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Businesses often spend much time and money to create a successful advertising campaign. It is important to protect your intellectual property (IP) assets, so that others do not unfairly copy or free-ride upon your innovative creations.” – Lien Verbauwhede, WIPO.

Like in many parts of the world, the advertising sector in Kenya is the new battle-ground upon which businesses compete to creatively and uniquely pass on relevant information to customers so as to facilitate and positively influence their buying decisions. It is generally agreed that for an advertisement to be effective, it must first get noticed, and then be remembered long enough to persuasively communicate the unique selling proposition of a product or service, so as to make potential customers into actual ones. Outdoor advertising, in particular, is considered a cost effective way of giving messages the maximum exposure. Outdoor advertising includes billboards, outdoor signs, printed messaging, street banners, posters, brochures etc.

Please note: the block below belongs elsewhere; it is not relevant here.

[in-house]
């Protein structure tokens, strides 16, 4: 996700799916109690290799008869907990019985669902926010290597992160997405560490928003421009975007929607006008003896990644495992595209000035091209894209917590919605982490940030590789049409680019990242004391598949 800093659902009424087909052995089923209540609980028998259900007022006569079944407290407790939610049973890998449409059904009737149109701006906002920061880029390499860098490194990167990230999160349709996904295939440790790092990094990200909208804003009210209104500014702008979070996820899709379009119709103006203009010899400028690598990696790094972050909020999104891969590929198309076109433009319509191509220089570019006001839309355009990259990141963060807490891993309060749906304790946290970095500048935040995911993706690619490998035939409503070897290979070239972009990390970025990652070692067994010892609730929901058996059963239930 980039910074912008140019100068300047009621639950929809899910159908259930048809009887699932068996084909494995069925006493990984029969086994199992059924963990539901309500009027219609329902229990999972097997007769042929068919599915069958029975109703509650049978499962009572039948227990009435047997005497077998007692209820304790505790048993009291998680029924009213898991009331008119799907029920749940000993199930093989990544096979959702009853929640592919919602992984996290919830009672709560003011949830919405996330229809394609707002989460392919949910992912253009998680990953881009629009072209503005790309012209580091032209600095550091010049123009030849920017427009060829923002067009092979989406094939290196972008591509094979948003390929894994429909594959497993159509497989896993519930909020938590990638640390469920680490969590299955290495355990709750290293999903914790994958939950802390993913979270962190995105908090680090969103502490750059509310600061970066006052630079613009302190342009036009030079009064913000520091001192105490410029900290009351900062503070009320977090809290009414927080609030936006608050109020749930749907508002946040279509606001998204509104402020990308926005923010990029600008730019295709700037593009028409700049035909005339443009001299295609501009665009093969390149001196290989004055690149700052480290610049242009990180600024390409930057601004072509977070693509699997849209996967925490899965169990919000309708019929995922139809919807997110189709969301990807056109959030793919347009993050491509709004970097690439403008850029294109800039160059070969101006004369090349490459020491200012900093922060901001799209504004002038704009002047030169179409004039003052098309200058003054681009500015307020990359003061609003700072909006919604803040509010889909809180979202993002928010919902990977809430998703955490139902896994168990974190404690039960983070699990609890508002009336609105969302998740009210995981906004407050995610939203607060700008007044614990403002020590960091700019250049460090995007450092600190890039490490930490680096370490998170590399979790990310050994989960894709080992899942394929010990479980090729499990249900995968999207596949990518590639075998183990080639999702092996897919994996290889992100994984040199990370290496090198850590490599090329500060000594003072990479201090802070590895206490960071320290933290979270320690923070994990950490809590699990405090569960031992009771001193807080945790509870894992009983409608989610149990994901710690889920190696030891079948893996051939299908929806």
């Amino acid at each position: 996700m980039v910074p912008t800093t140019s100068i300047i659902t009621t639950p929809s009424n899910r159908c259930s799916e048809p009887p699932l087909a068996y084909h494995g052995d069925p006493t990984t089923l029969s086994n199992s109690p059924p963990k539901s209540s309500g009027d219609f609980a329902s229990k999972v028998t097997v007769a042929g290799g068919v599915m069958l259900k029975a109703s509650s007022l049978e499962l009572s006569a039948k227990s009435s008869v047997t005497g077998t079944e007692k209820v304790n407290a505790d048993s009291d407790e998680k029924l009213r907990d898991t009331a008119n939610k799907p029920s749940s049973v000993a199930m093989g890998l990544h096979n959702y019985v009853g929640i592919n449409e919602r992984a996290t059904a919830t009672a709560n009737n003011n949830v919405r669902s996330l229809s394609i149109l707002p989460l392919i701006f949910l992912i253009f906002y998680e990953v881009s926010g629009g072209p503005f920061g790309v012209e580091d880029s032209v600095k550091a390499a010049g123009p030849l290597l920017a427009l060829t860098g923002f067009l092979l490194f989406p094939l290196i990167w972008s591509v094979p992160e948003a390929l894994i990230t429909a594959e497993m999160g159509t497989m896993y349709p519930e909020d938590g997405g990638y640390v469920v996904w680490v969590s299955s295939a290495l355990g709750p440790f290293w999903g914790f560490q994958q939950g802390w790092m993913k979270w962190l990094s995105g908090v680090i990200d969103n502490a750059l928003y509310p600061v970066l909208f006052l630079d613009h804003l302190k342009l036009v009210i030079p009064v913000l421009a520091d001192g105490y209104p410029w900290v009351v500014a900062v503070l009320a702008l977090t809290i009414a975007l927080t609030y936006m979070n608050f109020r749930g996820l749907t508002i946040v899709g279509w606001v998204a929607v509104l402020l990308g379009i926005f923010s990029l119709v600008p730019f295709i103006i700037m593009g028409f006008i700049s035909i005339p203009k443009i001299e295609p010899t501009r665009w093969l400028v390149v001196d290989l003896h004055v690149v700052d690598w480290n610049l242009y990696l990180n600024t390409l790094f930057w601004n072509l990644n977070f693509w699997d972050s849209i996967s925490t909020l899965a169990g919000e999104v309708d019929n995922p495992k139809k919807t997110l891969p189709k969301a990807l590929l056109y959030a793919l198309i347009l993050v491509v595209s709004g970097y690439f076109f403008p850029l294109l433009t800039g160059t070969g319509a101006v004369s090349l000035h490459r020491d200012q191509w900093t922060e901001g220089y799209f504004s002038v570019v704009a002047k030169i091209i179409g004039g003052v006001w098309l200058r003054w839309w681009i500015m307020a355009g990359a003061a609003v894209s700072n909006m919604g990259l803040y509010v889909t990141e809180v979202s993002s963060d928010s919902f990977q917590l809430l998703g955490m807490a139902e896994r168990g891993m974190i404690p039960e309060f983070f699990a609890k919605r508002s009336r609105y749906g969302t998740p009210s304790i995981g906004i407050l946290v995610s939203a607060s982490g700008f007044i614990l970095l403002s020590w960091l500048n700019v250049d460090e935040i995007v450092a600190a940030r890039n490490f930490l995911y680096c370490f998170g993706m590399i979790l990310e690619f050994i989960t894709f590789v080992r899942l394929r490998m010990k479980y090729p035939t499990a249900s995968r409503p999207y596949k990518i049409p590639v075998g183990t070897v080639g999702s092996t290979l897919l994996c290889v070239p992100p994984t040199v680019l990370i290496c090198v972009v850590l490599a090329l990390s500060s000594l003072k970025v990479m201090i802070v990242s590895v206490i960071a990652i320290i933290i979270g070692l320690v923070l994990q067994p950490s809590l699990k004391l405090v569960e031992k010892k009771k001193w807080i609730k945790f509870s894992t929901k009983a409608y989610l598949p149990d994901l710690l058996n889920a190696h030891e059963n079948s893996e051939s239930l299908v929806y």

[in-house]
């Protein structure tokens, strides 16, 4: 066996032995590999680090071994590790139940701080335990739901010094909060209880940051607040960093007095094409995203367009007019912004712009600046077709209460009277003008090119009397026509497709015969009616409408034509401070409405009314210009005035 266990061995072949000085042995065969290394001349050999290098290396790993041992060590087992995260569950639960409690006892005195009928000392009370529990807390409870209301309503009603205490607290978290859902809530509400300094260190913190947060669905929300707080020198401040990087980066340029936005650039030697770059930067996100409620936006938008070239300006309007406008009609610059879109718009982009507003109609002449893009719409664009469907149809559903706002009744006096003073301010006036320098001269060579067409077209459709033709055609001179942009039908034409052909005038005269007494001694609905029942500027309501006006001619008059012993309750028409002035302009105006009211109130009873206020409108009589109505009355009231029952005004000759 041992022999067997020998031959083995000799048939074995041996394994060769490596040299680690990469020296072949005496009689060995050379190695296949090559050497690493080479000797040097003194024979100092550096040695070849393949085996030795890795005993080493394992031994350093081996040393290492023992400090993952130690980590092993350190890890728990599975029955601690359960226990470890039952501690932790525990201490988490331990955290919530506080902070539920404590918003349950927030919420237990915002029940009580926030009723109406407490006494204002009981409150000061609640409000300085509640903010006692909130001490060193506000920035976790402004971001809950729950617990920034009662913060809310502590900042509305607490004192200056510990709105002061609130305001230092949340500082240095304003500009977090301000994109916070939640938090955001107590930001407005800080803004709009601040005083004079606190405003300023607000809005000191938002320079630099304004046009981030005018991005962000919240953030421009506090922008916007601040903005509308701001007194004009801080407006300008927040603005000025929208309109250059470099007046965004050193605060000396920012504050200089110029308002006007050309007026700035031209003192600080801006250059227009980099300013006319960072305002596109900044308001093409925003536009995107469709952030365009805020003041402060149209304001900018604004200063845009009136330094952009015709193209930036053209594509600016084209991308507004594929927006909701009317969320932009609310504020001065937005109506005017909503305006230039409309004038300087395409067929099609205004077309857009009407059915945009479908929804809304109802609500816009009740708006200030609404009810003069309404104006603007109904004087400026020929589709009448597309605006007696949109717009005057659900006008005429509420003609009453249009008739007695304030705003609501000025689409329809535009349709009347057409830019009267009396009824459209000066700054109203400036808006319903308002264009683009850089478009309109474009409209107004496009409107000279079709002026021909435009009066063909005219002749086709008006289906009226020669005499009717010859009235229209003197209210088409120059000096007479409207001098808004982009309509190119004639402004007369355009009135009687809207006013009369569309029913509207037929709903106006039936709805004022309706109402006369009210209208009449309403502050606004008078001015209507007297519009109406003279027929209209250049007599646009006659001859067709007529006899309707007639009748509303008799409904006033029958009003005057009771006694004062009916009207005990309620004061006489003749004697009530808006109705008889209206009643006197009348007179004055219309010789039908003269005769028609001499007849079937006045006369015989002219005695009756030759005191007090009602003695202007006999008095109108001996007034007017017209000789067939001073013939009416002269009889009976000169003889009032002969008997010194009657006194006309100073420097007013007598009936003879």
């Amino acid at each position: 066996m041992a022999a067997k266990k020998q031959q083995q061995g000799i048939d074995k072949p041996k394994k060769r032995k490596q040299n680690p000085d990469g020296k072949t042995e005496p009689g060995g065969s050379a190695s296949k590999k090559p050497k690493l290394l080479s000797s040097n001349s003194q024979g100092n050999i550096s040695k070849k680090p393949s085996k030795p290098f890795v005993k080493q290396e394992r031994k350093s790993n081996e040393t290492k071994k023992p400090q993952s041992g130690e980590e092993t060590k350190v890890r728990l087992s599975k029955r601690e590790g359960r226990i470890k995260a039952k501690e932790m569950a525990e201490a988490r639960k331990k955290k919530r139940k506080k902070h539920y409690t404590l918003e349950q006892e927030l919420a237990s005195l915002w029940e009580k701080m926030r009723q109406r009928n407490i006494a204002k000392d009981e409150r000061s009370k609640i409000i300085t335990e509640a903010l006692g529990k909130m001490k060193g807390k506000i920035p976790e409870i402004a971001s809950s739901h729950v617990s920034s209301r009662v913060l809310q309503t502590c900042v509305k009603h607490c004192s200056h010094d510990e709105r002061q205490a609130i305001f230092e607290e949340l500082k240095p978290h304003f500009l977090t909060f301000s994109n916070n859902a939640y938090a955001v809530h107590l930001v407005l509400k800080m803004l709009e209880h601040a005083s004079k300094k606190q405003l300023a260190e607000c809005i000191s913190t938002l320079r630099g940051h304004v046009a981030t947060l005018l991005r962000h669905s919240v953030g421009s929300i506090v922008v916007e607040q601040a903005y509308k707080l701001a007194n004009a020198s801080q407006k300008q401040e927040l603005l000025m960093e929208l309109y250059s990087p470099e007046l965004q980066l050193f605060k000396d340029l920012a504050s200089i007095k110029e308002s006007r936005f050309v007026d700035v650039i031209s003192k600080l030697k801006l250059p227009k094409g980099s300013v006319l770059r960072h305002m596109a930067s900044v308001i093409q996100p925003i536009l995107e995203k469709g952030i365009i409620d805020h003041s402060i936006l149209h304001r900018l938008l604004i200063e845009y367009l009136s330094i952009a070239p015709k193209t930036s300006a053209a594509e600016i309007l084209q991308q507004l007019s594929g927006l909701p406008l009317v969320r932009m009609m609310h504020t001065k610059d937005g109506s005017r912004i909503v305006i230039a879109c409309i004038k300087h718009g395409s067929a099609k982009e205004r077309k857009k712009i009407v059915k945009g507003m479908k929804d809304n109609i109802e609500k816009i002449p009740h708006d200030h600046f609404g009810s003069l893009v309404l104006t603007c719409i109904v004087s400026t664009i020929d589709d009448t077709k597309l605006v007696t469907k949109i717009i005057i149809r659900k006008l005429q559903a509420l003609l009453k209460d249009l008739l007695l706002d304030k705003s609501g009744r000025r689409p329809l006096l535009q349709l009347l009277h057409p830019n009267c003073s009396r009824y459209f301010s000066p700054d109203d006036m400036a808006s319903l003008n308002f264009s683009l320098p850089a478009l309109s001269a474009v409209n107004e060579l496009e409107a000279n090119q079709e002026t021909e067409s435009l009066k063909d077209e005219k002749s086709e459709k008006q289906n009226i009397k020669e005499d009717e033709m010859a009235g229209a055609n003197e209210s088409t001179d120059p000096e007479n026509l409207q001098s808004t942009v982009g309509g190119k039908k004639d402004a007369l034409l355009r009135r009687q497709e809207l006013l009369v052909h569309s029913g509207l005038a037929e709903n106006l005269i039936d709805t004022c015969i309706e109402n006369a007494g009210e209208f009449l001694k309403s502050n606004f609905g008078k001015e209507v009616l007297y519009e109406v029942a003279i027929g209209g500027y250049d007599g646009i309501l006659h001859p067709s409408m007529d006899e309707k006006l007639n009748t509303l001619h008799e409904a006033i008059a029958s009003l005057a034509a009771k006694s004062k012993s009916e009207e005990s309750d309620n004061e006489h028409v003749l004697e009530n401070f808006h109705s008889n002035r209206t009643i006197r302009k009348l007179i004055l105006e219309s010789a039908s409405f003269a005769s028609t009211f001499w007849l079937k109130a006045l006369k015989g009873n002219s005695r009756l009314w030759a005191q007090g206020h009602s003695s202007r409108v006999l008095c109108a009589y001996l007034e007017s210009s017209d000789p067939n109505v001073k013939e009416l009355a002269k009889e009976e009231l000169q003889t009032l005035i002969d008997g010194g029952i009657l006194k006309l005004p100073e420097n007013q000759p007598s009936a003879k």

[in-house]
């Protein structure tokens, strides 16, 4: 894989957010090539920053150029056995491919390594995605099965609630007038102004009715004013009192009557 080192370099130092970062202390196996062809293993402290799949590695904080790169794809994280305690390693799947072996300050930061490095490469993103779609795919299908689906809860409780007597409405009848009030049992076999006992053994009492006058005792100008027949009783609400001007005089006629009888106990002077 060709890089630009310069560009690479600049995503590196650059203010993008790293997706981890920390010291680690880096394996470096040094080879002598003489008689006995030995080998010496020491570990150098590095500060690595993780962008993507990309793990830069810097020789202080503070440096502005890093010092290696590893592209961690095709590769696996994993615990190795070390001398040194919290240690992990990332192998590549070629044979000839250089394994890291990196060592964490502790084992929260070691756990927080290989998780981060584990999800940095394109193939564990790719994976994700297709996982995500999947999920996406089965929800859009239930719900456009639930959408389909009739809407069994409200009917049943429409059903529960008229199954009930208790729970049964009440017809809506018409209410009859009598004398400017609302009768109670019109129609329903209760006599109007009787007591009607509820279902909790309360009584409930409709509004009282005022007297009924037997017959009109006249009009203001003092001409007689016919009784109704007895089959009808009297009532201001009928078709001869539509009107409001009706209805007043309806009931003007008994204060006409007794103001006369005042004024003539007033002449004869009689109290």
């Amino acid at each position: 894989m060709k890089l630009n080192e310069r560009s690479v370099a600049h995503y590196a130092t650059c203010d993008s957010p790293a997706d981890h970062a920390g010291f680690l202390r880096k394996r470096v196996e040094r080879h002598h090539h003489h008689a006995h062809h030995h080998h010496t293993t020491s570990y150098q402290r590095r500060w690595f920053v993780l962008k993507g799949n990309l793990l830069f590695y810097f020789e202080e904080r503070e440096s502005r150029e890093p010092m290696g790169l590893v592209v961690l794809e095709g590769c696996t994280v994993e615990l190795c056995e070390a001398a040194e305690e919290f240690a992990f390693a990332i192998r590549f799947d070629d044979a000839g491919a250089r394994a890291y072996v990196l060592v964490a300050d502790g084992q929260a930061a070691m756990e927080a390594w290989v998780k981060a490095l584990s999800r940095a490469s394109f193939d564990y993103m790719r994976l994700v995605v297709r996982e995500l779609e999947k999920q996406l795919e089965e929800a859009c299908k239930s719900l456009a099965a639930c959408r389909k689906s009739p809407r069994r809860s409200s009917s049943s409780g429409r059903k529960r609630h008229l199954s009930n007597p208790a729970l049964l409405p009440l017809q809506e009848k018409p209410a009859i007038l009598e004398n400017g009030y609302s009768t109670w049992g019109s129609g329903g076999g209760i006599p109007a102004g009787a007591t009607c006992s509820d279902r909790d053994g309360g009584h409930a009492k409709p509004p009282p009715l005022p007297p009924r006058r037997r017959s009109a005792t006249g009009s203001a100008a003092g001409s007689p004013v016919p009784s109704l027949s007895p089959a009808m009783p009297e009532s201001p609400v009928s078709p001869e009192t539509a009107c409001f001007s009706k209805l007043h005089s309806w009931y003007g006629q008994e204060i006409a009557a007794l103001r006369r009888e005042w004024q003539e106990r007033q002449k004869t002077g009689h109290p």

This blogger has noted an increase in the number of creative new outdoor advertisements by both medium-sized and large companies leading to a surge in the number of billboards along streets, highways in urban areas. Billboards are so far the preferred medium for outdoor advertising. there are several types of intellectual property rights that are involved in billboard advertising. For instance, most of the creative content on the billboard (writing, pictures, art, graphics, lay-out) may be protected by copyright along with any advertising slogans which may also be protected by trademark law.